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Letters Lacking, Fountain not Flowing, Centenial Park is in need of TLC and Council is ready to consult with the public
REPORTING · 2nd June 2011
Walter McFarlane
Kitimat City Council met on Monday, May 30th at 7:30 pm at Centennial Park. During the 2011 budget, Council discussed what they were going to do with the park and came to the conclusion to grant $50,000 for park rejuvenation.

At this outdoor meeting, the head of Recreation, Martin Gould gave the wall at Centennial Park a good shake to show just how much of a hazard it is. Council also visited the Lion’s park.

Shortly before 8:30, the Committee of the Whole Meeting got underway. A motion to discuss was carried.

“The Heritage Park is a beautiful area that I have had comments from people who have come here, over the years, who have looked at it and admired [it]. However, the restoration funding estimates we have received, which are extremely high, and if we were to do everything that was planned in 2003, it would be over a million dollars,” said Councillor Corrine Scott.

She suggested maintaining the park and doing the reconstruction in phases rather then all at once. She added there were several options for the fountain, a pond, an open air stage or a fountain.

Councillor Bob Corless said the public wanted more input into what will become of the park. He suggested having hearings over the summer. Councillor Rob Goffinet said the park was a unique, “decidedly Kitimat,” area. He had spent a lot of time with his children and found it peaceful despite it’s location between two well used roads.

He stated the stone wall is in disrepair and wanted to stabilize the facing. He believed the core and integrity of the wall to be sound. He did not wish to decommission the heritage portion of the park.

Councillor Randy Halyk said this is a heritage scenario, as the wall reminded him as a feature wall from 1972. He was not opposed to the wall but thought art work would work better, as Kitimat does not have any sculptures aside from the spirit bear statues. He wanted to see something indicative to Kitimat’s History. Monaghan reminded him the totem pole was there.

“And the totem pole is there. Absolutely. That is another option to work with Haisla and maybe come together where we could put a new pole up. Maybe do some other kind of art work, maybe have a park where you walk around and look at art or could sit there and contemplate the artworks that might be here and there,” said Halyk.

Councillor Feldhoff expected the wall could be restored or rebuilt. He suggested if they focused their attention away from the sidewalks for the year, they could get it all done. They could also work with the legion to repair the cenotaph.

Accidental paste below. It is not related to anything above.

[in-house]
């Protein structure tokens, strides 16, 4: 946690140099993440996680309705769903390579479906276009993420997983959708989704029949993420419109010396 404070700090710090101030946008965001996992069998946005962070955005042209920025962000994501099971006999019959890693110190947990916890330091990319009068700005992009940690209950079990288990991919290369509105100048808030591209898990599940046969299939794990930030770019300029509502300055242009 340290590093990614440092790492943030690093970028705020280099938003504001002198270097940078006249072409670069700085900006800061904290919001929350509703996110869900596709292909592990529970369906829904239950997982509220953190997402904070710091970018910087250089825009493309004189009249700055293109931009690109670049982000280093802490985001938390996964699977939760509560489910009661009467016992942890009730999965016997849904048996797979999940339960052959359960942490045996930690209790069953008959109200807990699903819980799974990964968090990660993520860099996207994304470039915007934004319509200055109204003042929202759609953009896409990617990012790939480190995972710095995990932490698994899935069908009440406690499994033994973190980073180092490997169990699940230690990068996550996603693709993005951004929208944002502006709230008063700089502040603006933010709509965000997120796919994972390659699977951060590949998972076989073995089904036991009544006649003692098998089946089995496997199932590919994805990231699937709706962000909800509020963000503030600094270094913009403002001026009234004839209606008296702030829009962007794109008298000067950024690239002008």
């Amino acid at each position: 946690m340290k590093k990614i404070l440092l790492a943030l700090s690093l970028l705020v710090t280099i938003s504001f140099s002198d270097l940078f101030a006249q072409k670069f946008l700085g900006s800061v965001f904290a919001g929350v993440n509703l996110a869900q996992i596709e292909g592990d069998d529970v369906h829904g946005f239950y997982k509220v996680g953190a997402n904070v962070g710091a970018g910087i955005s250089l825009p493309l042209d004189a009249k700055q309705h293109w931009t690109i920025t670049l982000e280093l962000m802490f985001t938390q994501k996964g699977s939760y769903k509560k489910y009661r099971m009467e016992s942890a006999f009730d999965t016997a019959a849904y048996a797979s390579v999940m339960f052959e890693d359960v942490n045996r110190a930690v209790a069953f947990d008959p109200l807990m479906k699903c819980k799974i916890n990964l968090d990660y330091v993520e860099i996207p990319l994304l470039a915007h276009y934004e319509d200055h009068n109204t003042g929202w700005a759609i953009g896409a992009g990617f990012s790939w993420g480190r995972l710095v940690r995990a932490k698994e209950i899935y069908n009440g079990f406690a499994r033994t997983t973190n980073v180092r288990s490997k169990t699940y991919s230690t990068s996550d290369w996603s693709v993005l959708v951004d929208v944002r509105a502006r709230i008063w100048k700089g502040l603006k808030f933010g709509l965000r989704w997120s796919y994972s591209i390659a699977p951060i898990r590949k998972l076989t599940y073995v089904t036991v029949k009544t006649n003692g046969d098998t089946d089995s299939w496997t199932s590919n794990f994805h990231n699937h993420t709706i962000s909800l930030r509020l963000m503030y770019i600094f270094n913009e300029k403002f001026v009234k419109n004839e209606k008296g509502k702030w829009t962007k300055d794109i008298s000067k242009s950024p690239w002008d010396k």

Councillor Gerd Gottschling had brought a photo of what the park used to look like from one of his walls at home. Monaghan held up the beautiful photo and it was passed around.

“Where there is a will to restore something, we will find the money,” said Gottschling. “This Centennial Park was partially built by volunteers. I think there are still these type of people in our community and we should lobby them and have them help us out. I cannot believe that it will cost $1,000,000 to refurbish what we have.”

He reminded Council they solved the issues revolving around the cemetery with only $100,000. Scott commented she was unaware with what the park looked like.

A motion was made to consult with the people of Kitimat. Feldhoff was afraid they would go through another input session. Gottschling did not want to take care of the sidewalks which were also damaged. He suggested taking the face off of the wall.

The question came down to whether or not the wall was safe. Halyk wanted some safety for the park. Corless said his grandkids could move the wall 2 years ago. It is still in the same place.

There was also talk about the potential to change the park. Whether to tear down the wall or keep it, restore the park with slight changes or make something different. Corless said he was not attached to the wall.

“I would like to remind Council that: If this is heritage, It’s probably the last piece of heritage we have in all of Kitimat. We didn’t save the train station. There is not much else that’s heritage. If you want it as a heritage site which is, of Kitimat from it’s past, then you keep the wall, you keep it as is, you refurbish it as it was and we bring it back to that beautiful picture which Councillor Gottschling brought. That is heritage. If you don’t want it as heritage, take a bulldozer and knock everything down,” said Monaghan.

The motion was amended to have the public meeting at the 2nd regular meeting in June, June 20th, and the motion was carried. Council continued discuss the re-commissioning of the fountain and wall and a second, broad, motion concerning making the inquires as to finding the cost to do these projects. This motion was carried.

A final motion was made to move ahead and rejuvenate the cenotaph. Feldhoff pointed out they could work through the Legion to receive the grants for it. Corless said they did not get the grant and there would be other grants coming up to recognize the grants. He also suggested adding a power source closer to the cenotaph. Finally, he asked if he had conflict and left.

The motion was carried and Council moved on
The Sidewalk through the park is not all it's "Cracked" up to be either.
The Sidewalk through the park is not all it's "Cracked" up to be either.
Even the Cenotaph has seen better days.
Even the Cenotaph has seen better days.
Gottschling brought this photo of what the park used to look like to Council.
Gottschling brought this photo of what the park used to look like to Council.